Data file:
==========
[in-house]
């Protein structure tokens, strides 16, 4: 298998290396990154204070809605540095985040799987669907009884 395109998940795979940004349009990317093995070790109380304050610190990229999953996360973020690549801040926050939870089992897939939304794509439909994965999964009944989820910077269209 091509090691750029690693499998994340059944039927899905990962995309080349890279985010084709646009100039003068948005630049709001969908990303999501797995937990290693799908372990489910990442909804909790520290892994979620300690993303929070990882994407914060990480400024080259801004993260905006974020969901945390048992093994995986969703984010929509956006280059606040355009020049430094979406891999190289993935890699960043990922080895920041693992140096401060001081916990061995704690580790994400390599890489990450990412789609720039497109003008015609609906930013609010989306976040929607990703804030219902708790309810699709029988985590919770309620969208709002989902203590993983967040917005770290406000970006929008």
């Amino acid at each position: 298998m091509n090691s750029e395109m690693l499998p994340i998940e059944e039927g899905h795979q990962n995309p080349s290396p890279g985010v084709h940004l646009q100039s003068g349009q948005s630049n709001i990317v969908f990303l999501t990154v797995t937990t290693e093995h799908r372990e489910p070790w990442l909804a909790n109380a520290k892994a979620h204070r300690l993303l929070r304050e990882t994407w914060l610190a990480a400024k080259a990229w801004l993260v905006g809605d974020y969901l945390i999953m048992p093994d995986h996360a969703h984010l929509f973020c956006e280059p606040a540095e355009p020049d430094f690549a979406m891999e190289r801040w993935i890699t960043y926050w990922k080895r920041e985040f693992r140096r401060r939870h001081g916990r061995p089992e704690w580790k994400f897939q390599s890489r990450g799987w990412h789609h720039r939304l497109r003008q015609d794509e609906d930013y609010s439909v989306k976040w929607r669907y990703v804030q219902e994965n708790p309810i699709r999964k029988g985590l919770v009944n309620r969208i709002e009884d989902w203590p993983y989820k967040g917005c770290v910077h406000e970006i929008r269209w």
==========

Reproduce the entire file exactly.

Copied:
[in-house]
């Protein structure tokens, strides 16, 4: 298998290396990154204070809605540095985040799987669907009884 395109998940795979940004349009990317093995070790109380304050610190990229999953996360973020690549801040926050939870089992897939939304794509439909994965999964009944989820910077269209 091509090691750029690693499998994340059944039927899905990962995309080349890279985010084709646009100039003068948005630049709001969908990303999501797995937990290693799908372990489910990442909804909790520290892994979620300690993303929070990882994407914060990480400024080259801004993260905006974020969901945390048992093994995986969703984010929509956006280059606040355009020049430094979406891999190289993935890699960043990922080895920041693992140096401060001081916990061995704690580790994400390599890489990450990412789609720039497109003008015609609906930013609010989306976040929607990703804030219902708790309810699709029988985590919770309620969208709002989902203590993983967040917005770290406000970006929008």
């Amino acid at each position: 298998m091509n090691s750029e395109m690693l499998p994340i998940e059944e039927g899905h795979q990962n995309p080349s290396p890279g985010v084709h940004l646009q100039s003068g349009q948005s630049n709001i990317v969908f990303l999501t990154v797995t937990t290693e093995h799908r372990e489910p070790w990442l909804a909790n109380a520290k892994a979620h204070r300690l993303l929070r304050e990882t994407w914060l610190a990480a400024k080259a990229w801004l993260v905006g809605d974020y969901l945390i999953m048992p093994d995986h996360a969703h984010l929509f973020c956006e280059p606040a540095e355009p020049d430094f690549a979406m891999e190289r801040w993935i890699t960043y926050w990922k080895r920041e985040f693992r140096r401060r939870h001081g916990r061995p089992e704690w580790k994400f897939q390599s890489r990450g799987w990412h789609h720039r939304l497109r003008q015609d794509e609906d930013y609010s439909v989306k976040w929607r669907y990703v804030q219902e994965n708790p309810i699709r999964k029988g985590l919770v009944n309620r969208i709002e009884d989902w203590p993983y989820k967040g917005c770290v910077h406000e970006i929008r269209w």